That is, as shown in FIG. 2-(7), an electroless-plated layer 122 as a continuous layer is formed on the entirety of the exposed surface above the substrate 110, the exposed surface including the top surface [roughened surface] R of the insulating resin layer 116, side surface of the via hole 120 and the top surface of the base-layer wiring layer 114 exposed at the bottom of the via hole 120.
Finally, as shown in FIG. 2-(8), the electroless-plated layer 122 is used as a power feeding layer to form wiring 124 made up of an electroplated layer by a semi-additive process. The electroless-plated layer 122 and the electroplated layer are typically an electroless-plated copper layer and an electroplated copper layer.
The semi-additive process is typically done in the processes (A) to (D):
The wiring 124 obtained through the processes (1) to (8) in
A peel strength was tested on the wiring formed by the embodiment of the invention and comparison was made with the wiring formed by the related art method. The peeling test using a test piece according to “JIS Z2201”, and a tensile test method according to “JIS Z2241” are performed.
A sample in the same state as FIG. 2-(8) was prepared. However, the via hole 120 was not formed. The wiring 124 had a rectangular shape of 5 to 10 mm in width instead of an actual wiring pattern. The film thickness was 15 to 25 micrometers.
A tensile test instrument was used to pull the rectangular wiring 124 (including the electroless-plated seed layer 122) in a longitudinal direction of the sample. On that occasion, the wiring was moved at a speed of about 30 mm/min while being raised vertically, and a tensile strength value was measured every five seconds. The average of these measurements is assumed as the peel strength of the insulating resin layer 116.
As a result of the test, a maximum of 7 N/cm was obtained as the peel strength for the test sample according to the embodiment of the invention, as improvement of peel strength with respect to a case where the surface of an insulating resin layer is not roughened. Currently required improvement of peel strength is equal to or more than SN/cm. Thus, the method according to the invention substantially satisfies the requirement.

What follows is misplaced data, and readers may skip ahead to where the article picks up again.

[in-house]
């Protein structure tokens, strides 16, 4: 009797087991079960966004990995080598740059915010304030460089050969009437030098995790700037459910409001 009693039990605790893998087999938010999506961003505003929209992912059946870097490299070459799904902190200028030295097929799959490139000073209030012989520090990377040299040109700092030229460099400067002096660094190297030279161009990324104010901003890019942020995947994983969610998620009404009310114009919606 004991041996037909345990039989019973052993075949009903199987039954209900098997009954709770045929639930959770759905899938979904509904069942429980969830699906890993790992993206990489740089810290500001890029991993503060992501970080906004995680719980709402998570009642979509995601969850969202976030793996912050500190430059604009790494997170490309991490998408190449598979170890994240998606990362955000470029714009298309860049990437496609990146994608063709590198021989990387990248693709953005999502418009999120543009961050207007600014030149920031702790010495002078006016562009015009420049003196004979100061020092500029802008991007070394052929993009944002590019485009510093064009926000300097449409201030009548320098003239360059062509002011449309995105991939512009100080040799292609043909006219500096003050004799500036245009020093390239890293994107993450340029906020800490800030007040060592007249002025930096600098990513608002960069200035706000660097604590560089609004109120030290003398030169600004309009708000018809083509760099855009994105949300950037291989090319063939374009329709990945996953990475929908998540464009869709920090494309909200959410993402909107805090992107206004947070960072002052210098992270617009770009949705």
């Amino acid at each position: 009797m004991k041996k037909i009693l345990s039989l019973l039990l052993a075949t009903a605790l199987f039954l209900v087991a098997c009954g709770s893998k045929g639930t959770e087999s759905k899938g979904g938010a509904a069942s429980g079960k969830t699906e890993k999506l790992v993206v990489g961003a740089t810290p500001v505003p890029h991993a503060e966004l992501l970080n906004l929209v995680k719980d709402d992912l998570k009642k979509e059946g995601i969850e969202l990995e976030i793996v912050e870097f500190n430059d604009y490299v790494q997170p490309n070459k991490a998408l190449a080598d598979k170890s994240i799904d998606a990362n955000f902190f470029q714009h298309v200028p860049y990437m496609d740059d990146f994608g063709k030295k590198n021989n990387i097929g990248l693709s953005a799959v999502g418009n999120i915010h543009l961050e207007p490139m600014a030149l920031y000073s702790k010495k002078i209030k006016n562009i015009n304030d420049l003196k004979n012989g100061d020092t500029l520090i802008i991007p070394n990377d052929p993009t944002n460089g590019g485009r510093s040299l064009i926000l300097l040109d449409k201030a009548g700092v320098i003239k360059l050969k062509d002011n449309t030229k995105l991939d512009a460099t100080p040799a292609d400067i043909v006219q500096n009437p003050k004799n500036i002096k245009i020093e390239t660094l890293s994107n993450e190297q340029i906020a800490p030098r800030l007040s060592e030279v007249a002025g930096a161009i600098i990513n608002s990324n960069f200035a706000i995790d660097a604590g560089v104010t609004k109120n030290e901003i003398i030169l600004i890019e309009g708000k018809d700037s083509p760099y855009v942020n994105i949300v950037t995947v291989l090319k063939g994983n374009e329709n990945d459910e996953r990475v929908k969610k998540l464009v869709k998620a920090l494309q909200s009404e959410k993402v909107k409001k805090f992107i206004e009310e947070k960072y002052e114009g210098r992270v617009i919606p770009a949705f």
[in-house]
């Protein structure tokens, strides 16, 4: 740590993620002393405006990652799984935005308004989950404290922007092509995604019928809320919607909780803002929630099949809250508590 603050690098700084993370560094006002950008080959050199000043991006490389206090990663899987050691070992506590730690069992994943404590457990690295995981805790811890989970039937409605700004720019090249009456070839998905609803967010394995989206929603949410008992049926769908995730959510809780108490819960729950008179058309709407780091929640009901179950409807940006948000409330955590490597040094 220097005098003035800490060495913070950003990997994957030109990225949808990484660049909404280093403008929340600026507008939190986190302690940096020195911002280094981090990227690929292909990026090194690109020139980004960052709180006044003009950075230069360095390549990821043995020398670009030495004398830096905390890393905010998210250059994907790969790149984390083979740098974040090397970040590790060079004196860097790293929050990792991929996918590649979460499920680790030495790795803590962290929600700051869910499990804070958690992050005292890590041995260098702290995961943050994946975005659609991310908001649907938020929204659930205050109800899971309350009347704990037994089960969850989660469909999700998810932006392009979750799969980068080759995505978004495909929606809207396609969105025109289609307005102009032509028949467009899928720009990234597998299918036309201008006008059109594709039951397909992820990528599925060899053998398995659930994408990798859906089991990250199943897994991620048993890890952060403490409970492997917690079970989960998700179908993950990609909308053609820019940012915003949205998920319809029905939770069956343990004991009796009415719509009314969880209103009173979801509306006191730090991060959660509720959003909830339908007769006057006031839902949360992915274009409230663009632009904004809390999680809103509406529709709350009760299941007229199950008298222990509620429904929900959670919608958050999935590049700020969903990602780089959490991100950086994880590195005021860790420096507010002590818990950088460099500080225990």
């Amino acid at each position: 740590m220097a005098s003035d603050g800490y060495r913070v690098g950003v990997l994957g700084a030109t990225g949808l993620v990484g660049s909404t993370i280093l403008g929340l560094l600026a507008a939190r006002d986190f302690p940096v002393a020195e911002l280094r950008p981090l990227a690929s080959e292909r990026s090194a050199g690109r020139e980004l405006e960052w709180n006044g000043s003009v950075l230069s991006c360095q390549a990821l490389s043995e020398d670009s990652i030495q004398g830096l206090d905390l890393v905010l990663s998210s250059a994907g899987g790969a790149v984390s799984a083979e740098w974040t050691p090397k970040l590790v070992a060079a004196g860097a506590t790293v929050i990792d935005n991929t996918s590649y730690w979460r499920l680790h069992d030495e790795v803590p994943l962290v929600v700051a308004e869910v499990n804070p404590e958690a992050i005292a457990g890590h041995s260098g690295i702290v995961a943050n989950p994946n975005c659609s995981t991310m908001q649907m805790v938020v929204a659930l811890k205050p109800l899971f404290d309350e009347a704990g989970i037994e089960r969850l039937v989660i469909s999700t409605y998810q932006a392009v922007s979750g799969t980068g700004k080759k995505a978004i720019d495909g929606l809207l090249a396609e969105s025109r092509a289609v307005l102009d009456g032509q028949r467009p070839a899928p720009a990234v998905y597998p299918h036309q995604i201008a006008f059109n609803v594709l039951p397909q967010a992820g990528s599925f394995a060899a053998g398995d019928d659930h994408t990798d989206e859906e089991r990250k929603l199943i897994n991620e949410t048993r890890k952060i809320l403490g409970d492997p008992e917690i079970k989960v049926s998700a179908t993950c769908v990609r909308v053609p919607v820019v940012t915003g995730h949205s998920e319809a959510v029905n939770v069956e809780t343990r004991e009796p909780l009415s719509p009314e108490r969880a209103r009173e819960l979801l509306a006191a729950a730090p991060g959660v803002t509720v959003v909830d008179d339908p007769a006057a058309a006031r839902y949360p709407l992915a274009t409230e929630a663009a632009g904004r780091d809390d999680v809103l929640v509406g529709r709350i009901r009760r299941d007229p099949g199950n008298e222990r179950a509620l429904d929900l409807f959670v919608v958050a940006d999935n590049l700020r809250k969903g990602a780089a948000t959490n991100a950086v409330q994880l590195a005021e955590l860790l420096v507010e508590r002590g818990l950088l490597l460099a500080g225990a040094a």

On the other hand, the related art method revealed the improvement of peel strength of a maximum 3 N/cm, which failed to satisfy the requirement.
According to the invention, a method is provided for forming wiring that ensures a sufficient joining strength of the wiring to an insulating resin layer as a ground layer.
It will be apparent to those skilled in the art that various modifications and variations can be made to the described preferred embodiments of the present invention without departing from the spirit or scope of the invention. Thus, it is intended that the present invention cover all modifications and variations of this invention consistent with the scope of the appended claims and their equivalents.
|Cited Patent||Filing date||Publication date||Applicant||Title|
|US3846166 *||Sep 25, 1972||Nov 5, 1974||Hitachi Ltd||Method of producing multilayer wiring structure of integrated circuit|
|US6197425 *||Mar 16, 1998||Mar 6, 2001||Taiyo Ink Manufacturing Co., Ltd.||Curable resin composition, multilayer printed circuit board manufactured by using the composition, and method for the production thereof|
|US20040231141 *||Jul 4, 2002||Nov 25, 2004||Masaru Nishinaka||Laminate and its producing method|
|JP2000036662A||Title not available|
|JP2001119125A||Title not available|
|JP2003304068A||Title not available|
|JP2004055618A *||Title not available|
|U.S. Classification||156/60, 156/253, 156/61, 216/78, 216/75, 156/272.8|
|International Classification||A41G1/00, C23F3/00, B32B37/00, B29C65/00|
|Cooperative Classification||H05K3/0035, H05K3/381, H05K3/108, H05K3/4661, Y10T156/1057, Y10T156/10, H05K2203/1152, H05K2203/0554, Y10T156/1082|
|Sep 7, 2006||AS||Assignment|
Owner name: SHINKO ELECTRIC INDUSTRIES CO., LTD., JAPAN
Free format text: ASSIGNMENT OF ASSIGNORS INTEREST;ASSIGNORS:YAMANO, TAKAHARU;HARAYAMA, KOSAKU;KATO, HIROYUKI;AND OTHERS;REEL/FRAME:018281/0651
Effective date: 20060825
|Nov 5, 2014||FPAY||Fee payment|
Year of fee payment: 4